The trial of a former Minneapolis police officer charged with killing George Floyd has begun, with prosecutors showing the jury video of Derek Chauvin pressing his knee on the black man's neck for several minutes as onlookers yelled at him repeatedly to get off and Floyd gasped that he couldn't breathe.
A 911 dispatcher, Jena Lee Scurry, has told the court she was watching what was happening to Floyd on a street camera. She said she had "a gut feeling" that something was wrong and called a police sergeant "voicing my concerns".
Scurry, who had been in the role for almost seven years, said it was the first time she had made such a call. "My instincts were telling me that something was not right, that something was wrong."
She said the view on her screen didn't change and the officers remained in place alongside the patrol car for some time, despite her looking away and looking back multiple times. "It was an extended period of time."
The video footage of the live feed has not previously been shown to the public.
The dispatcher said she wasn't asked for any more resources to be sent to the scene but her instincts told her something was not going well.
"I took that instinct and I called the sergeant. The sergeant is the police officers' supervisor."
Scurry told the court she said to the sergeant she "did not want to be a snitch" but she was uneasy at what she was seeing on the monitor.
Outside the court, protesters gathered and were stopping vehicles in the street, insisting drivers sound the horn in support of Black Lives Matter. "Honk for justice," they shouted.
Earlier, in his opening statements, prosecutor Jerry Blackwell told the jury that the number to remember was 9 minutes, 29 seconds — the amount of time Chauvin had Floyd pinned to the pavement with his knee last May.
The white police officer "didn't let up, he didn't get up" even after a handcuffed Floyd said 27 times that he couldn't breathe and went motionless, Blackwell said.
"He put his knees upon his neck and his back, grinding and crushing him, until the very breath - no ladies and gentlemen - until the very life, was squeezed out of him."
Defence attorney Eric Nelson countered by arguing that Chauvin arrived to assist other officers who were struggling to get Floyd into a squad car as the crowd around them grew larger and more hostile.
"Derek Chauvin did exactly what he had been trained to do over his 19-year career," Nelson said.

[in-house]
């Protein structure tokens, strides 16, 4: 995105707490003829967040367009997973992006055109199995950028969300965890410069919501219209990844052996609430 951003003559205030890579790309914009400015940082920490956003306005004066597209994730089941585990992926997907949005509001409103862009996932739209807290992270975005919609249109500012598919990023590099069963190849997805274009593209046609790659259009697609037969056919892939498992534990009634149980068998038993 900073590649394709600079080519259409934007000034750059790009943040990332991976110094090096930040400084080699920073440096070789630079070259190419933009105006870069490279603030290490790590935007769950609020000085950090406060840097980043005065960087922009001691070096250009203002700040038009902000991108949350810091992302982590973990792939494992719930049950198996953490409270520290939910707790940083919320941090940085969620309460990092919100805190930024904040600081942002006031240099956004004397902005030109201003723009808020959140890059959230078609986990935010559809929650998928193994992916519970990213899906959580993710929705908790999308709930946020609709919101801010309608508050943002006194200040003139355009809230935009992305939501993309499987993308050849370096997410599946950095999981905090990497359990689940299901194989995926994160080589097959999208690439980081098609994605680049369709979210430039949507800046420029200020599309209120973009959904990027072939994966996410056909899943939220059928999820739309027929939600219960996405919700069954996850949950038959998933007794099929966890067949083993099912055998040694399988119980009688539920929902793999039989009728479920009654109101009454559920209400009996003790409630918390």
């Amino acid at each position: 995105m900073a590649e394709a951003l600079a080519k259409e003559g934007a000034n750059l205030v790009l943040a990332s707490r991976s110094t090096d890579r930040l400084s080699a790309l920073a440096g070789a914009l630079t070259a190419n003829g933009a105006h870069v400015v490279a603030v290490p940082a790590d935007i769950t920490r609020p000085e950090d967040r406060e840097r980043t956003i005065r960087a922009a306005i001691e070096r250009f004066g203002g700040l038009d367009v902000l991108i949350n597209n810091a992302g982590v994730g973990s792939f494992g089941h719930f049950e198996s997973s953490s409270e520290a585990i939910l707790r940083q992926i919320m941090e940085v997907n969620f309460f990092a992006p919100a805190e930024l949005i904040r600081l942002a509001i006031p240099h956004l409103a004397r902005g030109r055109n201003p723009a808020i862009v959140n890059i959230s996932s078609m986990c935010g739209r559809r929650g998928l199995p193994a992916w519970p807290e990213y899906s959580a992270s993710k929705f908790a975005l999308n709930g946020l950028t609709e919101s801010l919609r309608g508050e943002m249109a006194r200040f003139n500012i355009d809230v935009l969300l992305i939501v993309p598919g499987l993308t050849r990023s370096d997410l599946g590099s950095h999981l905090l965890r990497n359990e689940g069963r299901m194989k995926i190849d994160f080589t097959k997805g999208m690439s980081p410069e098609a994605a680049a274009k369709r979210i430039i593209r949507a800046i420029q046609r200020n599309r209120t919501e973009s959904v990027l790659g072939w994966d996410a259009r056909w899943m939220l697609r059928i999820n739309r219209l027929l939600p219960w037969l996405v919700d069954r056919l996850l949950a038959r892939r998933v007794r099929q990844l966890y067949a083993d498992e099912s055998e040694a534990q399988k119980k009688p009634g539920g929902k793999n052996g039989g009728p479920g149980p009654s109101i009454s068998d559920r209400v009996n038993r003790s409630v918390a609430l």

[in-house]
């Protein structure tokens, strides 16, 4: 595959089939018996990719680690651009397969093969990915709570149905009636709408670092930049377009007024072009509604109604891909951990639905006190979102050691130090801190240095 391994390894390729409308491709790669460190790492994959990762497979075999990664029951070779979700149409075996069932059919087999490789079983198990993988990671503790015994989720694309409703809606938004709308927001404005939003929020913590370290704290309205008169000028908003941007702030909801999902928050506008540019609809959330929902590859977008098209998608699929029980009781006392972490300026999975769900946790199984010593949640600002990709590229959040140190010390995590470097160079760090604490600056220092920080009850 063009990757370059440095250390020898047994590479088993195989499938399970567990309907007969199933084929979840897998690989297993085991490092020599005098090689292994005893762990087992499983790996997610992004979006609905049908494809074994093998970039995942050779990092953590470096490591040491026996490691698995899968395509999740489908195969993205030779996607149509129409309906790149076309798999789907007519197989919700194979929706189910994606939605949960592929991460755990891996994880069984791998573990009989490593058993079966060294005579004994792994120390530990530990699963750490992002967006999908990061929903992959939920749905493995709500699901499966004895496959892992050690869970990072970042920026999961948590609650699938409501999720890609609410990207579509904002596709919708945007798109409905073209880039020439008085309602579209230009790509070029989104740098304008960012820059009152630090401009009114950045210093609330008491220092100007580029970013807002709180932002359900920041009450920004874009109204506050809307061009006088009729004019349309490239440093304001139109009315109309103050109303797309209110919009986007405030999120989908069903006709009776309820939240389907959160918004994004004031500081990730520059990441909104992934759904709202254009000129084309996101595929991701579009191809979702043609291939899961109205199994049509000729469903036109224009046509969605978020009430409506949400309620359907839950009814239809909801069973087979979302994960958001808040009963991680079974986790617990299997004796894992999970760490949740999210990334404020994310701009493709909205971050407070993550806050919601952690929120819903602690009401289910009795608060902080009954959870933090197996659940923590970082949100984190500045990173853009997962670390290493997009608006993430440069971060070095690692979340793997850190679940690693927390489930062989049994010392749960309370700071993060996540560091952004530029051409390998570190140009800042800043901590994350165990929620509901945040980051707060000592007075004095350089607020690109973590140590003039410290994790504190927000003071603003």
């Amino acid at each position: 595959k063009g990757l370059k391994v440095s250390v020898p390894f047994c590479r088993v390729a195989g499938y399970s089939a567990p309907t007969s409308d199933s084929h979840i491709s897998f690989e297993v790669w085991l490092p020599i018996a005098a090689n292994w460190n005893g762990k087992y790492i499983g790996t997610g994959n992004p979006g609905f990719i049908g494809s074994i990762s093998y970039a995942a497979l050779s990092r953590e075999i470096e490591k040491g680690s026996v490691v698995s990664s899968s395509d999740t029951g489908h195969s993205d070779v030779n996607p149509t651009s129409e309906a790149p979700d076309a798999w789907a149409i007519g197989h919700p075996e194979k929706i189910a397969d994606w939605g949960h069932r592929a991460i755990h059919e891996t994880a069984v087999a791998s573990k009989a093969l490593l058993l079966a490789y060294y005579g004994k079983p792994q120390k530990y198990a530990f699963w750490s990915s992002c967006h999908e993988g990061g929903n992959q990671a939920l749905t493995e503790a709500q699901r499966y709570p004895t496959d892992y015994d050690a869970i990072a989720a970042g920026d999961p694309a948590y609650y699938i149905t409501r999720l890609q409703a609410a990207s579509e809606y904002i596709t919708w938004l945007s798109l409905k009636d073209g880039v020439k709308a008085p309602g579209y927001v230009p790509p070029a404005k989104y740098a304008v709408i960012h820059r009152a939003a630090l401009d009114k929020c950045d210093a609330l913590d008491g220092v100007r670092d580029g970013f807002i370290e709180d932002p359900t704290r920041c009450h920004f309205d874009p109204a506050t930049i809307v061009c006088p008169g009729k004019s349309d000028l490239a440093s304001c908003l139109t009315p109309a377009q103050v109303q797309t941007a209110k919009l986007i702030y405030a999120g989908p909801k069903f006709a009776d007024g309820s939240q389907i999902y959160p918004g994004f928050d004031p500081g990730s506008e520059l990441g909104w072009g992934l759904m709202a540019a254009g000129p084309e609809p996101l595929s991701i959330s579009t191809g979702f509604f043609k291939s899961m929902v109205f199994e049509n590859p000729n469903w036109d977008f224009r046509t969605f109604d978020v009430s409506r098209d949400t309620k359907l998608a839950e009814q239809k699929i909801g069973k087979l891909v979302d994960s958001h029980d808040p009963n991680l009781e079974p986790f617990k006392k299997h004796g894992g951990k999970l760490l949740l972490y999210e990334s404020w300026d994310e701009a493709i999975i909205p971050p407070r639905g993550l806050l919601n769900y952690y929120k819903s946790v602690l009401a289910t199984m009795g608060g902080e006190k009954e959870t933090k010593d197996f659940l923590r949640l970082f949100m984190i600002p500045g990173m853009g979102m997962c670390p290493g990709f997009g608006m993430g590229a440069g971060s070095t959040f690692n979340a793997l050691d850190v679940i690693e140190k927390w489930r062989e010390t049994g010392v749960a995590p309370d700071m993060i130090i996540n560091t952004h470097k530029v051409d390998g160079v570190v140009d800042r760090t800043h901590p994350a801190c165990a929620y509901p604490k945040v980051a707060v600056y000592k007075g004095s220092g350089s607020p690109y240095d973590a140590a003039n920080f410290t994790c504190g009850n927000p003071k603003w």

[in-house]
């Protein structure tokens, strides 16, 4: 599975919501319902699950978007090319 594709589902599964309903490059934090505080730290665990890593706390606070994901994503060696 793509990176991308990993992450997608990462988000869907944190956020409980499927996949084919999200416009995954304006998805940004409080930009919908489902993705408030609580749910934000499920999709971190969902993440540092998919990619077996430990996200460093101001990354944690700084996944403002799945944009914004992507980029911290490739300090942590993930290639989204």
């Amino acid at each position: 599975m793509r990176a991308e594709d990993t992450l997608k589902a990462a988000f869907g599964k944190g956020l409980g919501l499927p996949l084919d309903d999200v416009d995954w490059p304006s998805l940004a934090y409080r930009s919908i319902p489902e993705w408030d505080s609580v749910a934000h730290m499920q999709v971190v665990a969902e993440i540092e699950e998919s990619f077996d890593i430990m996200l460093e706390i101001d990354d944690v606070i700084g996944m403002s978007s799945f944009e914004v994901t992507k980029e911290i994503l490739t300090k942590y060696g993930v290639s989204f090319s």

Nelson also disputed that Chauvin was to blame for Floyd's death.
The defence attorney said that Floyd had none of the telltale signs of asphyxiation and had fentanyl and methamphetamine in his system. He said Floyd's drug use combined with his heart disease and high blood pressure, as well as the adrenaline flowing through his body, to cause his death from a heart rhythm disturbance.
"There is no political or social cause in this courtroom," Nelson said. "But the evidence is far greater than 9 minutes and 29 seconds.
"The medical examiner's autopsy noted fentanyl and methamphetamine in Floyd's system but listed his cause of death as "cardiopulmonary arrest, complicating law enforcement subdual, restraint, and neck compression."
Underscoring the central role that video will play in the case, the prosecution played the footage for the jury during opening statements. The video was posted to Facebook by a bystander who witnessed Floyd's arrest after he was accused of trying to pass a counterfeit $20 bill at a convenience store.
"My stomach hurts. My neck hurts. Everything hurts," Floyd says, and "I can't breathe officer."
Onlookers repeatedly shout at the officers to get off the 46-year-old Floyd. One woman, identifying herself as a city Fire Department employee, shouts at Chauvin to check Floyd's pulse.
The widely seen video sparked outrage across the US and led to widespread protests and scattered violence, along with a national reckoning over racial injustice and police brutality.